Bloomberg's investment makes 'Businessweek' hot, hot, hot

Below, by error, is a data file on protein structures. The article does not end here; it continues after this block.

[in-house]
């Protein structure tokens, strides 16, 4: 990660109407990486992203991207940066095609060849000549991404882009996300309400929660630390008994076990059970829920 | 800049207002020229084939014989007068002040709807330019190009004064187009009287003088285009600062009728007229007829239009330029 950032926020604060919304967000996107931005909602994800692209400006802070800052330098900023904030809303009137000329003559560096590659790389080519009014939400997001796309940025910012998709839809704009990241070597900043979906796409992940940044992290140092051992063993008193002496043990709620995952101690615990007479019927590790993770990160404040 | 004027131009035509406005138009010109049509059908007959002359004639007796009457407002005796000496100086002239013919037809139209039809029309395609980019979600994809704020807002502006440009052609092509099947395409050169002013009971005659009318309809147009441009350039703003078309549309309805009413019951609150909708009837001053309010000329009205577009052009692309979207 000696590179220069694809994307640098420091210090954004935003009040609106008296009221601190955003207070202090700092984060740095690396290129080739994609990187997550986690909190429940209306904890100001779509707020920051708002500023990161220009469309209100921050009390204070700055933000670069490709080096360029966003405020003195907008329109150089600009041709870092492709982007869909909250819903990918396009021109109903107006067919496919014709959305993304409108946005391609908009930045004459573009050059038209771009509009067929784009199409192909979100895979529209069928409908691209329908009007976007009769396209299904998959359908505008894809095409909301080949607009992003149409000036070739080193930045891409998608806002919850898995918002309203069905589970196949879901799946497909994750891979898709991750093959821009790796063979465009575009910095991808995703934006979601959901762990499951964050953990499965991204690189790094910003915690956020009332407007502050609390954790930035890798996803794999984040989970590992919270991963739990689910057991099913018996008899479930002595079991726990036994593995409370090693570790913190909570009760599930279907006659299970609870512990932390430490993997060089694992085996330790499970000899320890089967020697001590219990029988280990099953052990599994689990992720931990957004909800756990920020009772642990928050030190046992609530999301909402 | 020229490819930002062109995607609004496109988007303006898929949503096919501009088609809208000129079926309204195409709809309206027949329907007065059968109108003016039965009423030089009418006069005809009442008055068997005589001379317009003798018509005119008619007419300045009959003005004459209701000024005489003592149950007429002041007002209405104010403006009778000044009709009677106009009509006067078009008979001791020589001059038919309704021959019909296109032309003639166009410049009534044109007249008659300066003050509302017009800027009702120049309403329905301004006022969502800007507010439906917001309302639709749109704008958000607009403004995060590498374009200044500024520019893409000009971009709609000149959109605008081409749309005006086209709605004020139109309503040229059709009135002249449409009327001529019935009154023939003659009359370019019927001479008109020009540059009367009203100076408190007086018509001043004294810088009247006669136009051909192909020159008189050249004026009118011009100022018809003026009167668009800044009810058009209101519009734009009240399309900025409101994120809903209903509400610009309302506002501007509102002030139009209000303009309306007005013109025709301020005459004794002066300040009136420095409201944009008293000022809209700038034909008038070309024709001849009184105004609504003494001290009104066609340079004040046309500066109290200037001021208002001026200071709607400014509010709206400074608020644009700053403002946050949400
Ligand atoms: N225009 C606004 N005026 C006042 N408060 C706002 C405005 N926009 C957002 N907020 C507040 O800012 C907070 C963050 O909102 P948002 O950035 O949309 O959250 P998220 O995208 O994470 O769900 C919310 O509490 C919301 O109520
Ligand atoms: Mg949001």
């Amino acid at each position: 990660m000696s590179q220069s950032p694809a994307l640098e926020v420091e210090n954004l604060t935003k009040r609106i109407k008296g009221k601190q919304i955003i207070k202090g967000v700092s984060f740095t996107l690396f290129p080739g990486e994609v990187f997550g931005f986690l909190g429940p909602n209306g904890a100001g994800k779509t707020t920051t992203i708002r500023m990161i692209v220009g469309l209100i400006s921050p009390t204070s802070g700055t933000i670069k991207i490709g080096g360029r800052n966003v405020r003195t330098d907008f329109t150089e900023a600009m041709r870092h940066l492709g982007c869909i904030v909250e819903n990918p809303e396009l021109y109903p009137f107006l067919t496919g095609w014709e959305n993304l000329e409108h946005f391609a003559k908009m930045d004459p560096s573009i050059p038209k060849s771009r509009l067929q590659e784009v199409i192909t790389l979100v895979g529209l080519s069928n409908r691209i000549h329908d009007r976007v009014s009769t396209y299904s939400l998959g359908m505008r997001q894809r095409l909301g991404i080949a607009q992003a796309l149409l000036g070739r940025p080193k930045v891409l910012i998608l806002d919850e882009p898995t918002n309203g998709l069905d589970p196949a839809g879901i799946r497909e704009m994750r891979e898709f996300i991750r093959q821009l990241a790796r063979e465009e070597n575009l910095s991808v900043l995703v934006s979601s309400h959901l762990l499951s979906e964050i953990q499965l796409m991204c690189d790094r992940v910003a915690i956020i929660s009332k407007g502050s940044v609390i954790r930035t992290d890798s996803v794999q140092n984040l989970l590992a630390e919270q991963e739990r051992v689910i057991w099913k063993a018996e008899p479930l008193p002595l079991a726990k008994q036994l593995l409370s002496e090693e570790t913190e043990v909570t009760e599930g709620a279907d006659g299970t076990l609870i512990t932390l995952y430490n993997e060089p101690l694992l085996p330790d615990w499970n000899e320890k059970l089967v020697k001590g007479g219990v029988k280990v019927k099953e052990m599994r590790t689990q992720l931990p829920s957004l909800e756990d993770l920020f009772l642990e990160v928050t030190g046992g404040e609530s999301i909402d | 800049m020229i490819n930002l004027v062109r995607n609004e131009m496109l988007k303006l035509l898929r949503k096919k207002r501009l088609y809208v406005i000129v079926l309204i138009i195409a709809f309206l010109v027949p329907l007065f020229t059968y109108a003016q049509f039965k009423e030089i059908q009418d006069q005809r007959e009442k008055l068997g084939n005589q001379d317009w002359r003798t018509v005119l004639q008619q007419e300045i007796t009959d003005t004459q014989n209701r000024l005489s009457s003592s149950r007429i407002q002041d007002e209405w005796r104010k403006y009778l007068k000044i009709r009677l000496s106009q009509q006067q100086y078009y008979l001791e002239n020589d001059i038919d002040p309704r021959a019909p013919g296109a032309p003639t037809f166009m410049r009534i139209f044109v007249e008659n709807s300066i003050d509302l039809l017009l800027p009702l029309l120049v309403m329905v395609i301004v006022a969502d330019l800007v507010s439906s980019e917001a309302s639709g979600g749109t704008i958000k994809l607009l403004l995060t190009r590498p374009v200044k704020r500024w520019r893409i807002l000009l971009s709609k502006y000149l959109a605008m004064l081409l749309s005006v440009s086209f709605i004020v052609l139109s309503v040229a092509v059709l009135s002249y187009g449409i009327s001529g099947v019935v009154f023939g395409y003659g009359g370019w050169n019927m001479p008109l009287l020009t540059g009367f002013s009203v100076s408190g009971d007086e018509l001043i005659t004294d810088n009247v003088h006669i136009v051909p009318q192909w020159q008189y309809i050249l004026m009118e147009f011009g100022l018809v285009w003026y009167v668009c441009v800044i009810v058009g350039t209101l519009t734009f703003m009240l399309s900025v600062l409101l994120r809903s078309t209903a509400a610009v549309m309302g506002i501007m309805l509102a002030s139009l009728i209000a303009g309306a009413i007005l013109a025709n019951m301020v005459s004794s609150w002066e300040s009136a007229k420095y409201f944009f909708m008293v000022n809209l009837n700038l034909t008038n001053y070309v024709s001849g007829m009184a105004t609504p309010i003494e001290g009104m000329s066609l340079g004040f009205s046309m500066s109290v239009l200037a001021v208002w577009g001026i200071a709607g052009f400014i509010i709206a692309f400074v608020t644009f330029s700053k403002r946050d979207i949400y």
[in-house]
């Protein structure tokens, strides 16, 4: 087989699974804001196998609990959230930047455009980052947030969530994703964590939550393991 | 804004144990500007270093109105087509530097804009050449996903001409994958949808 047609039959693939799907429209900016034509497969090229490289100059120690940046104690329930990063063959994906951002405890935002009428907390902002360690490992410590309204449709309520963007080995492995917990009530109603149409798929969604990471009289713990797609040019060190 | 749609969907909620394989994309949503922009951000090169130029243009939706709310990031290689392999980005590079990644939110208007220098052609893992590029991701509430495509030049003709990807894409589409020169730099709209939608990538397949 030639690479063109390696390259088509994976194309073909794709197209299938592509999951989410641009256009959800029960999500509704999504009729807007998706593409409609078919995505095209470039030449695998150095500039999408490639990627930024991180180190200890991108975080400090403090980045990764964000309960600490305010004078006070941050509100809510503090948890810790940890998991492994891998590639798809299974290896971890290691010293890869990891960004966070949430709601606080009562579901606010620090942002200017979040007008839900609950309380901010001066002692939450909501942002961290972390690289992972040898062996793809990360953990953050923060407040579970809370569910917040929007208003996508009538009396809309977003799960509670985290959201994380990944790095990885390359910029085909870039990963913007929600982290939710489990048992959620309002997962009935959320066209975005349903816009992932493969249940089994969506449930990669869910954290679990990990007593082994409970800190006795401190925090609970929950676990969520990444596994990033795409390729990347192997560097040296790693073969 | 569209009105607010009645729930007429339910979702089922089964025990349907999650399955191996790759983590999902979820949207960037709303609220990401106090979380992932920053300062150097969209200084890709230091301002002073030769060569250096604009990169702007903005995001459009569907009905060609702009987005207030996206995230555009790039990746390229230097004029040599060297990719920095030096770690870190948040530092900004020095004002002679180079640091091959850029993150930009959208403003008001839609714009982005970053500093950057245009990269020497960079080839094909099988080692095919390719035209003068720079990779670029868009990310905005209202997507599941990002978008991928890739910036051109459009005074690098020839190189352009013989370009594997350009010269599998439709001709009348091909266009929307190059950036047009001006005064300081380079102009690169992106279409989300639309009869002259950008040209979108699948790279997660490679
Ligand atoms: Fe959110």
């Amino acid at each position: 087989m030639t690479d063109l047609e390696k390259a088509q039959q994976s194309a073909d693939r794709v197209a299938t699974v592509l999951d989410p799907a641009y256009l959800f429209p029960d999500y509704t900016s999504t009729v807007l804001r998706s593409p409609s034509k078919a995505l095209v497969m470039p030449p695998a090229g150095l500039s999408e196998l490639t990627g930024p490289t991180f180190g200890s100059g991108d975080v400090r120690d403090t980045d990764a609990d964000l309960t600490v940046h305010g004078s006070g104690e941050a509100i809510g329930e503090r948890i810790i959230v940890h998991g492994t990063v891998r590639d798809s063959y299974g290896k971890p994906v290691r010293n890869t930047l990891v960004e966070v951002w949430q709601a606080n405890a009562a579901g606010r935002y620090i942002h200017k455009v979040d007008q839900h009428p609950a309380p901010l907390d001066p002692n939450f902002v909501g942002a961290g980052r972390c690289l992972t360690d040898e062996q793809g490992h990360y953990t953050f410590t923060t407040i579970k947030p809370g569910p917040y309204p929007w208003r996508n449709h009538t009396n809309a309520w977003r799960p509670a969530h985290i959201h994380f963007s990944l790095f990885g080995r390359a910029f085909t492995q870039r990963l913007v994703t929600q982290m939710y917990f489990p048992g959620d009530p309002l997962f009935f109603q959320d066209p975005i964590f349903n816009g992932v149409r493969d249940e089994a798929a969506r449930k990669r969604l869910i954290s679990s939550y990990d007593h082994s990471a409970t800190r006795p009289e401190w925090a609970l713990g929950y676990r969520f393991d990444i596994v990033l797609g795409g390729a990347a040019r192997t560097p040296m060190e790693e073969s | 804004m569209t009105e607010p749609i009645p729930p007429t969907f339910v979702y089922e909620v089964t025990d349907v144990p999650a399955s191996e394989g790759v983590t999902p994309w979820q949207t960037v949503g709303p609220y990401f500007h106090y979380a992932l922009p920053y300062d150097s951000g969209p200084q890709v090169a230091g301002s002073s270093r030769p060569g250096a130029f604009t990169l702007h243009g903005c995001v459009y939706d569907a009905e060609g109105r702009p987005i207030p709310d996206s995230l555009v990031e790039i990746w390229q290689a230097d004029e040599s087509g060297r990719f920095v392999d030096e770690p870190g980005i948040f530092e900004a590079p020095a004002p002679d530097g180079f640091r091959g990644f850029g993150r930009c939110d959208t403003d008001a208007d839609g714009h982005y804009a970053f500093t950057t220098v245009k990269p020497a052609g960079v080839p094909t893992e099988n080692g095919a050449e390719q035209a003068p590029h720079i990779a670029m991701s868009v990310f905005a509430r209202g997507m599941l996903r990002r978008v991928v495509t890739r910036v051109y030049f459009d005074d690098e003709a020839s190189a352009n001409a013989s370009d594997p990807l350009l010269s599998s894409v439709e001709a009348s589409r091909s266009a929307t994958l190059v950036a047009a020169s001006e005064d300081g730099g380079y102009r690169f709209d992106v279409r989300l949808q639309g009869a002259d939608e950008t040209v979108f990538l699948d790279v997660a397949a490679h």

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Phone: (212) 318-2000 URL: Circulation: 932,568* Traffic: 12 million UMV** Ad revenue (print): $223 million *** Ad revenue (online): N/A Ad rate (print): $156,900 (global) Ad rate (online): $18 to $200 CPM * Audit Bureau of Circulations ** comScore *** Publishers Information Bureau BusinessWeek was cold. In the minds of many, it was almost dead. The publication had lost about two-thirds of its ad pages between the high-water mark of 2000 and 2009. So McGraw-Hill Cos. put the brand it founded in 1929 up for sale. Among the few that saw potential in BusinessWeek was Bloomberg, which acquired it for $5 million. In less than three years, it has turned around the brand, now known as Bloomberg Businessweek. “It's hot, hot, hot,” said Gina Biel, associate media director at Bader Rutter & Associates. “[McGraw-Hill] was ready to throw in the towel, and they were trying to get it sold. [Bloomberg] has been able to turn around the magazine in a pretty quick time frame and in a challenging time.” Hugh Wiley, publisher of Bloomberg Businessweek, agreed with that assessment. “I've been in this business for 25 years, and I've never worked for a brand that feels this hot.” Wiley said investment and innovation have combined to revive the brand. “It started over two years ago with a large investment in the brand,” he said. “We invested in the recession when a lot of brands were pulling back. That is very Bloomberg-like in culture.” A key investment: Bloomberg Businessweek increased its rate base from 900,000 to 980,000. The magazine is also using an innovative distribution channel, employing newspaper-delivery services to make sure the publication is on front steps Friday mornings rather than in mailboxes the following week. Bloomberg Businessweek also has invested in editorial and taps into Bloomberg's more than 2,000 journalists worldwide. Wiley gives credit to Editor Josh Tyrangiel for reinvigorating Bloom-berg Businessweek. “How he and [Creative Director] Richard Turley have worked together on the design front has been magical,” he said. Earlier this month, the American Society of Magazine Editors presented Bloomberg Businessweek with a National Magazine Award in the category of general excellence-print for general-interest magazines. Advertisers have responded to the publication's revival, with ad pages increasing 19% in 2011 compared with the previous year, according to Publishers Information Bureau figures. Marketers also see value in the publication's website and apps. “ has consistently been one of the best-performing websites for the Sage North America campaign,” said David Rowe, VP-media director at Doremus & Co. “We find that the response rates for our banners far exceed anything we see on the other major business sites. Based on this track record, we recently began a mobile advertising program with Businessweek that has also generated strong levels of response and interaction.” —S.C.
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